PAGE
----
Nelson Onwuzu admits that his sudden emergence for Air Force has been aided by a foreign substance. Not PED's, mind you, but PB&Js.
The slight-built Onwuzu spent his first two seasons for the Falcons trying to grow out of a 150-pound frame that precluded him from become a serious candidate for a wide receiver position.
"I eat whenever I can, whenever I think about it," Onwuzu said. "It's tough, especially because I have a high metabolism. I eat when I wake up, before I go to sleep, just eat. Usually peanut butter and jelly sandwiches."
Onwuzu now weighs about 175 pounds. He's still skinny, but he's got the size to compete; and that's what has Air Force coaches have noticed.
"He's had moments this spring where he's made plays on contested balls," coach Troy Calhoun said.
In the Falcons' dismal 2-10 season in 2013, the recurring theme was a dearth of competitors. In the wake of that, anyone showing that extra bit of drive is bound to be noticed.
And sure enough, No.?84 kept making big plays for the second and third teams in scrimmage situations. Just like that, he found himself running with the first team.
When this coaching staff says positions are wide open, you just have to look at Onwuzu to know they mean it.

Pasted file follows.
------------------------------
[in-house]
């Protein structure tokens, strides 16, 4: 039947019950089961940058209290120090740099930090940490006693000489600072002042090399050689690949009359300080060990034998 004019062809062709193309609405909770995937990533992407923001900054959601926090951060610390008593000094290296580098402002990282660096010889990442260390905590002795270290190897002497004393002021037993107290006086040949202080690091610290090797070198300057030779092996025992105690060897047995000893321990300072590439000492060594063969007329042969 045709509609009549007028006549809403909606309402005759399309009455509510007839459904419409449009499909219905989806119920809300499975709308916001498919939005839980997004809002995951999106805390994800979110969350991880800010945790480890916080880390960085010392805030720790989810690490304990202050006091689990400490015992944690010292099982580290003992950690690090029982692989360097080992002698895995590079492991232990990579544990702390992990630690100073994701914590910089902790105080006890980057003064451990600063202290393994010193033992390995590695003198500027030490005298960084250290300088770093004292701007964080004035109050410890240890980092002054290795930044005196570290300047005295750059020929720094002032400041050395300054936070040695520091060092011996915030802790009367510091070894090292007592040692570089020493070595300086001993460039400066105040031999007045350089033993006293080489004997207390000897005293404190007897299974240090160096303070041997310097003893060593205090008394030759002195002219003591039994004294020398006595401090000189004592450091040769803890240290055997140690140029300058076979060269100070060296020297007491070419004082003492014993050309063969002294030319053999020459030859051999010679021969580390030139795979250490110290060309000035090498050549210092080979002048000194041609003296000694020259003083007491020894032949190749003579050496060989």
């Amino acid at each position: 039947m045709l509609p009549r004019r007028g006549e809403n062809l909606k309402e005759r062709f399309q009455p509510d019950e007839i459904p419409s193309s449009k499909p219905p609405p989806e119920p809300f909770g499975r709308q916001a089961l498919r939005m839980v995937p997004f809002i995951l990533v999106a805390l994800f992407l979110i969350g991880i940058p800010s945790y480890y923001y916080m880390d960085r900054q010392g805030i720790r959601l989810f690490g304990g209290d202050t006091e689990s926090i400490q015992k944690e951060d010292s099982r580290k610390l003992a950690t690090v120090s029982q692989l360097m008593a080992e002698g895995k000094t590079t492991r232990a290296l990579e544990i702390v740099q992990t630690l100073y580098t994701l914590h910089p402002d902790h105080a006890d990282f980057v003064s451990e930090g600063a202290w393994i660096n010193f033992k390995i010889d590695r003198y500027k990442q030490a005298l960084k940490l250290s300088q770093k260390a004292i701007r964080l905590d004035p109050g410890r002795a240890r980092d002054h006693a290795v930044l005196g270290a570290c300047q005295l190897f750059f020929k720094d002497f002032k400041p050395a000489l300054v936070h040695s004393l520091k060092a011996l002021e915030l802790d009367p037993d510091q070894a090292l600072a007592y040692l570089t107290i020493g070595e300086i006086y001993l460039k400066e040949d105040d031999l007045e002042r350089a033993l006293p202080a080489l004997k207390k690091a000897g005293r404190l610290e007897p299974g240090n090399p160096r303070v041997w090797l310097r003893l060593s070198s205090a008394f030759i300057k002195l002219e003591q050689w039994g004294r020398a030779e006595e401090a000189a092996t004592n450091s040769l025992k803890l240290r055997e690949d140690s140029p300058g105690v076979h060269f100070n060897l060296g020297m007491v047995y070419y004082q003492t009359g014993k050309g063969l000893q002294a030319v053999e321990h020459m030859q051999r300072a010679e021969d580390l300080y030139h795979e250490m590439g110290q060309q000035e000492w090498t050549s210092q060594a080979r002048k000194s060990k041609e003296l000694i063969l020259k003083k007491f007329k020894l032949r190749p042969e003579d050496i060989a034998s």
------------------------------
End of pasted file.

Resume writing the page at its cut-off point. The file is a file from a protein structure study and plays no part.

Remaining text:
"What you realize more than anything else is that you earn playing time," Calhoun said. "You earn roles. Shane Davern's another good example at fullback. He's a guy who's earned playing time. Guys who are dependable, durable, can make some plays and are assignment sound, they earn chances to participate and play more."
Air Force returns 11 of the 12 players who caught passes last season, but Onwuzu isn't on that list. His sophomore season was spent fighting for a spot on the travel roster.
To fast-forward just four months and find him in the hunt for a starting position, well, it's not something even he saw coming.
"This spring is going really good," he said, "better than I thought it would ever go."
This hasn't happened by accident. In addition to gaining size, Onwuzu has added strength. He 4.49 speed, but he has taken his max bench press from 140 to 185 pounds and his power clean from 185 to 245.
"I'm just more comfortable," said the native of Tyler, Texas, who caught 52 passes for 980 yards and 10 touchdowns as a senior for a team that went 15-0. "The biggest thing is just getting to know your teammates better, knowing what they can do, knowing what you can do and knowing that if you mess up someone has your back."
There haven't been any shortcuts along the way, not even in the diet department. Onwuzu said he's considered taking protein supplements, but just hasn't found the motivation to do it. Instead, he's sticking with his current plan.
"It's never been easy for me," he said. "But working hard and eating a lot has been working."